Foods I Heart – For American Heart Month

February is American Heart Month, a time to focus on your heart and health. Generally speaking, a heart-healthy diet is one that’s modeled after how the people in the Mediterranean region eat. That means plenty of fruits and vegetables, lean meats, seafood, healthy oils, whole grains and an occasional glass of wine. People in the Mediterranean region also tend to walk more, linger over their meals and have close bonds among family and the community. I simply couldn’t let the month go by without putting together a list of my favorite heart-healthy items – things you can easily find here in the good ol’ U.S. of A. Let’s see if you agree:

  • Oatmeal: This fiber-rich breakfast staple is a heart-healthy powerhouse. The beta-glucan in oatmeal acts like a magnet to cholesterol in the bloodstream and flushing it away. Oatmeal is also really inexpensive and versatile. Not only does it make for a hearty breakfast (check out this recipe for my perfect oatmeal), but in my family also use it in place of breadcrumbs for our favorite meatloaf recipe.
  • Beans: I think of beans as nature’s perfect food. It’s a vegetable and a protein, has little fat and calories yet provides numerous vitamins and minerals. The little legume – also called a pulse food – is perfect for pregnant and breastfeeding moms as it provides folic acid, iron and fiber. The United Nations called 2016 The Year Of The Pulses, and my favorite way to get more pulses is by eating black beans with tomatoes and a sprinkling of reduced fat cheese. Yum!
  • Nuts: Yes nuts have fat, but it’s primarily heart-healthy monounsaturated fats. Nuts also provide fiber (are you noticing a theme here with this amazing nutrient and heart health?), and protein to keep you satisfied. I eat pretty much all kinds of nuts, but my favorites are lightly-salted almonds and peanuts. I even make my own peanut butter after being inspired by this post from a fellow dietitian blogger. Rarely does a day go by without having a dab of my homemade PB on an apple or a piece of toast.
  • Salmon: I don’t eat salmon very much at home, as certain family members have an aversion to its smell (not an uncommon turnoff, I’ve learned). But this pink fish is my go-to source for another kind of heart-healthy fat: EPA and DHA omega-3s (disclosure: The Global Organization for EPA and DHA omega-3s is a client, but they did not ask me to write this post). These marine-based long-chain omega-3s – not to be confused with plant-based ALA found in certain nuts, seeds and other foods – have been shown to support cardiovascular health, as well as brain health and other possible benefits (more science needs to be done). If you’re a health profession wonk like me and want to learn more about the science behind EPA and DHA for heart health, read this white paper. Or, you can get some basic information at AlwaysOmega3s.com. Salmon is great on the grill (and leaves the smell outside) and is also really convenient – and inexpensive – when you buy it canned or in pouches.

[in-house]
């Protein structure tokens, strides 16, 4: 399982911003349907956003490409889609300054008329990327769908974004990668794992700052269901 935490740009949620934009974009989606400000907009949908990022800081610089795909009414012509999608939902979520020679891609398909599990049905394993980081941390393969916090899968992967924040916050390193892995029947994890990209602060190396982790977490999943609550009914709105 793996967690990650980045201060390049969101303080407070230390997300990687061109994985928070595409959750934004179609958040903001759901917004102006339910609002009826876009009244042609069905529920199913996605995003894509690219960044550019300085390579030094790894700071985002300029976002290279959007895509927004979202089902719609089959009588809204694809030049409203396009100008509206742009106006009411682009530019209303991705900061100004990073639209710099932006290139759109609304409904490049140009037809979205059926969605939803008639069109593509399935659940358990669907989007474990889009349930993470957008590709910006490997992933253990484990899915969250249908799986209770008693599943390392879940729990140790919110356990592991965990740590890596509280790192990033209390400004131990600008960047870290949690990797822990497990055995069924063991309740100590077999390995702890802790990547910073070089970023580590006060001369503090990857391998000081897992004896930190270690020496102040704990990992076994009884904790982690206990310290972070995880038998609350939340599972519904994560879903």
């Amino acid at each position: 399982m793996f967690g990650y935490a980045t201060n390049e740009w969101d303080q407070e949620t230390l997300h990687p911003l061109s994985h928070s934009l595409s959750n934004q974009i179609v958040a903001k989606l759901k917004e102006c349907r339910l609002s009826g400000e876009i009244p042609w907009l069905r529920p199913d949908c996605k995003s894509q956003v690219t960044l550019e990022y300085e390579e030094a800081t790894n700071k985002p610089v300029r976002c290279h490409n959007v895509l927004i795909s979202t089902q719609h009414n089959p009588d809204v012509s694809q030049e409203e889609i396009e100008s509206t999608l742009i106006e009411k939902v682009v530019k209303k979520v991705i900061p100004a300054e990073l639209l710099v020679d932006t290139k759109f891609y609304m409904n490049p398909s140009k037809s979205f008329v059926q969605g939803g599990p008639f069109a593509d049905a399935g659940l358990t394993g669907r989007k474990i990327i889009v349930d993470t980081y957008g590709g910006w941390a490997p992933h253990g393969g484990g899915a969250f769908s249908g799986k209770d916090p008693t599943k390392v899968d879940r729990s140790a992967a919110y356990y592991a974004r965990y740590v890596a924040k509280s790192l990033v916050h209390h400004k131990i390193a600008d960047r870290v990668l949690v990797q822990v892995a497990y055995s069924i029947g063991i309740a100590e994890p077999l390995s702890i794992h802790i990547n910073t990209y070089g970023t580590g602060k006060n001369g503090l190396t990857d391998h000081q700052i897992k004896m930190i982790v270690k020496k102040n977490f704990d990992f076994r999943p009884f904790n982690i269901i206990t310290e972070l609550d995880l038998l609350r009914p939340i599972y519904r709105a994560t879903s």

• Grape Juice: We all know that red wine can be good for the heart, but the same goes for your childhood favorite: 100% grape juice – the naturally sweet purple stuff made with Concord grapes (disclosure: I also work with Welch’s, but again, they did not ask me to write this. I just really like this juice and find the science compelling.) The Concord is a unique grape – it has a thick skin with a fleshy middle that literally pops out of its skin when you squeeze it. It also has crunchy seeds. Both the skin and the seeds are concentrated sources of polyphenols, or plant nutrients associated with health benefits including heart health and healthy circulation. You can’t find fresh Concords very easily outside of the fall season, but drinking 100% grape juice made with Concord grapes is really your best option for reaping the benefits. As you would with nuts – and frankly, all of the items mentioned above – portion size is important. Just ½ cup, or 4 oz., of 100% grape juice is enough to supply one serving of fruit. Remember also that 100% fruit juice (which, by its nature contains no added sugars but only natural fruit sugars) should be a complement to, not a replacement for, whole fruits. That is why…
  • Fruits and Vegetables – all varieties also make my list. I eat vegetables pretty liberally, as they provide tons of vitamins, fiber and nutrients for very few calories. I eat plenty of fresh fruit as well – sprinkled on my oatmeal, mixed in a smoothie or as a snack on its own. Fruits and vegetables should take up roughly half your diet. My favorites change by the season but these days I’m really into jicama, snap peas and clementines.

The best thing about the foods I’ve listed here is that they’re all easily accessible, found in your local grocery store, and are typically inexpensive. Eating a heart-healthy diet need not only be for those who can afford luxuries. Don’t forget to couple all this healthy eating with being active. Walking, playing, dancing – all of that is free!!!

Tell me your favorite ways to be heart healthy by commenting below.

 

Disclosure: I was not asked to write this post by any of my clients or colleagues, nor was I compensated to do so. I only work with companies and organizations that I believe in and that place a high priority on science and research. All opinions expressed are mine and mine alone.

 

 

 

 

Published by

Elana Natker, MS, RD

I'm a dietitian, communications professional, wife, mother - just your typical modern-day woman trying to juggle it all.

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